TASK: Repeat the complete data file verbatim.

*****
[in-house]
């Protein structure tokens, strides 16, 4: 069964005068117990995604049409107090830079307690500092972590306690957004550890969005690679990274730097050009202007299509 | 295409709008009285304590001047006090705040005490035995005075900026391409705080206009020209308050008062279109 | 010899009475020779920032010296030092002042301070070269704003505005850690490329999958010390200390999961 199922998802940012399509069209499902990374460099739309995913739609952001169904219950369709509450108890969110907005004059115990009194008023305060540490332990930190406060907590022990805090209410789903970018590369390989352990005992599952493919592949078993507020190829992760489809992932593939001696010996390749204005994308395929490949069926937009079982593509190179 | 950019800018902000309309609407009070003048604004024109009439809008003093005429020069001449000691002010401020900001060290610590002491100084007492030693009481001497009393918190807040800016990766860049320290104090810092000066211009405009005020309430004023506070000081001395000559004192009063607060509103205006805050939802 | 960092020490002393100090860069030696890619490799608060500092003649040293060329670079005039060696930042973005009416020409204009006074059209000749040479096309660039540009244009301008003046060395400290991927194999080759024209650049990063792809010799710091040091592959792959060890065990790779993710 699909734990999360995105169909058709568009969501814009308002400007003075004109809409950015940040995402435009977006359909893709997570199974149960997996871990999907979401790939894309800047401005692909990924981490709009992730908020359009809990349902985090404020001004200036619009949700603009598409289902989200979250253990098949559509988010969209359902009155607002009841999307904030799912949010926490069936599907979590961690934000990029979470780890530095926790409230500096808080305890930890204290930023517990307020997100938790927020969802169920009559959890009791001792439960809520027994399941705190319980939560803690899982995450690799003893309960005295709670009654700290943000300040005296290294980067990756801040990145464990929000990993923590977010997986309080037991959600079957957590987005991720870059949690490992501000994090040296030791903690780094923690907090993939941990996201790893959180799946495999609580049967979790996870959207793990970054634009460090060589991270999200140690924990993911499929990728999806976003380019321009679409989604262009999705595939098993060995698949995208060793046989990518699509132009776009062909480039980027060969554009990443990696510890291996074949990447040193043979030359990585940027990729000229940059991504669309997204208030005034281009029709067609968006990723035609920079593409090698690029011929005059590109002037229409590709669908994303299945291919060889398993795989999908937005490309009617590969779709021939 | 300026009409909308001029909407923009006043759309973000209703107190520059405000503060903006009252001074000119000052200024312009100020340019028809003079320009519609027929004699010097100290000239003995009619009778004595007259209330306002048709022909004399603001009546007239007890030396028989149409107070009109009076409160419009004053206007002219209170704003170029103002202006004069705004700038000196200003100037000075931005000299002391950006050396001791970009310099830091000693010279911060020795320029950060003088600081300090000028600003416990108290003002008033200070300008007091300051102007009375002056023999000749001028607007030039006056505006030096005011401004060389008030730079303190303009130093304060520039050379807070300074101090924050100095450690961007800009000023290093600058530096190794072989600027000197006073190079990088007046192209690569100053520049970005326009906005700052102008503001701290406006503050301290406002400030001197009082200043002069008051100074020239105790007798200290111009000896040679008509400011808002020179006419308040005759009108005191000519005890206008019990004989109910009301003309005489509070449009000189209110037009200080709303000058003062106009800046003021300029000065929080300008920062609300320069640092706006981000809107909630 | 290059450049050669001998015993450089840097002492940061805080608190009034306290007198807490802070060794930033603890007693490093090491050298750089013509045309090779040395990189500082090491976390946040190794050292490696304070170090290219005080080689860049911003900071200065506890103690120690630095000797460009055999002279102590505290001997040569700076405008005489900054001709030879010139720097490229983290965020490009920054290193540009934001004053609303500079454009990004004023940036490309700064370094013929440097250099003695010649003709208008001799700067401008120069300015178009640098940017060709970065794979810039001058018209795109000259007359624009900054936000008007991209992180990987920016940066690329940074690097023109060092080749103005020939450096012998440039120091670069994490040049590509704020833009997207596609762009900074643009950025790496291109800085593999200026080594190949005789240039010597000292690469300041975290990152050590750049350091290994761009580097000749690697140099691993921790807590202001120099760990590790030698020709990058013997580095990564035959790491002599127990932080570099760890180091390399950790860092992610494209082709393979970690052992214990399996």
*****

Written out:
[in-house]
């Protein structure tokens, strides 16, 4: 069964005068117990995604049409107090830079307690500092972590306690957004550890969005690679990274730097050009202007299509 | 295409709008009285304590001047006090705040005490035995005075900026391409705080206009020209308050008062279109 | 010899009475020779920032010296030092002042301070070269704003505005850690490329999958010390200390999961 199922998802940012399509069209499902990374460099739309995913739609952001169904219950369709509450108890969110907005004059115990009194008023305060540490332990930190406060907590022990805090209410789903970018590369390989352990005992599952493919592949078993507020190829992760489809992932593939001696010996390749204005994308395929490949069926937009079982593509190179 | 950019800018902000309309609407009070003048604004024109009439809008003093005429020069001449000691002010401020900001060290610590002491100084007492030693009481001497009393918190807040800016990766860049320290104090810092000066211009405009005020309430004023506070000081001395000559004192009063607060509103205006805050939802 | 960092020490002393100090860069030696890619490799608060500092003649040293060329670079005039060696930042973005009416020409204009006074059209000749040479096309660039540009244009301008003046060395400290991927194999080759024209650049990063792809010799710091040091592959792959060890065990790779993710 699909734990999360995105169909058709568009969501814009308002400007003075004109809409950015940040995402435009977006359909893709997570199974149960997996871990999907979401790939894309800047401005692909990924981490709009992730908020359009809990349902985090404020001004200036619009949700603009598409289902989200979250253990098949559509988010969209359902009155607002009841999307904030799912949010926490069936599907979590961690934000990029979470780890530095926790409230500096808080305890930890204290930023517990307020997100938790927020969802169920009559959890009791001792439960809520027994399941705190319980939560803690899982995450690799003893309960005295709670009654700290943000300040005296290294980067990756801040990145464990929000990993923590977010997986309080037991959600079957957590987005991720870059949690490992501000994090040296030791903690780094923690907090993939941990996201790893959180799946495999609580049967979790996870959207793990970054634009460090060589991270999200140690924990993911499929990728999806976003380019321009679409989604262009999705595939098993060995698949995208060793046989990518699509132009776009062909480039980027060969554009990443990696510890291996074949990447040193043979030359990585940027990729000229940059991504669309997204208030005034281009029709067609968006990723035609920079593409090698690029011929005059590109002037229409590709669908994303299945291919060889398993795989999908937005490309009617590969779709021939 | 300026009409909308001029909407923009006043759309973000209703107190520059405000503060903006009252001074000119000052200024312009100020340019028809003079320009519609027929004699010097100290000239003995009619009778004595007259209330306002048709022909004399603001009546007239007890030396028989149409107070009109009076409160419009004053206007002219209170704003170029103002202006004069705004700038000196200003100037000075931005000299002391950006050396001791970009310099830091000693010279911060020795320029950060003088600081300090000028600003416990108290003002008033200070300008007091300051102007009375002056023999000749001028607007030039006056505006030096005011401004060389008030730079303190303009130093304060520039050379807070300074101090924050100095450690961007800009000023290093600058530096190794072989600027000197006073190079990088007046192209690569100053520049970005326009906005700052102008503001701290406006503050301290406002400030001197009082200043002069008051100074020239105790007798200290111009000896040679008509400011808002020179006419308040005759009108005191000519005890206008019990004989109910009301003309005489509070449009000189209110037009200080709303000058003062106009800046003021300029000065929080300008920062609300320069640092706006981000809107909630 | 290059450049050669001998015993450089840097002492940061805080608190009034306290007198807490802070060794930033603890007693490093090491050298750089013509045309090779040395990189500082090491976390946040190794050292490696304070170090290219005080080689860049911003900071200065506890103690120690630095000797460009055999002279102590505290001997040569700076405008005489900054001709030879010139720097490229983290965020490009920054290193540009934001004053609303500079454009990004004023940036490309700064370094013929440097250099003695010649003709208008001799700067401008120069300015178009640098940017060709970065794979810039001058018209795109000259007359624009900054936000008007991209992180990987920016940066690329940074690097023109060092080749103005020939450096012998440039120091670069994490040049590509704020833009997207596609762009900074643009950025790496291109800085593999200026080594190949005789240039010597000292690469300041975290990152050590750049350091290994761009580097000749690697140099691993921790807590202001120099760990590790030698020709990058013997580095990564035959790491002599127990932080570099760890180091390399950790860092992610494209082709393979970690052992214990399996």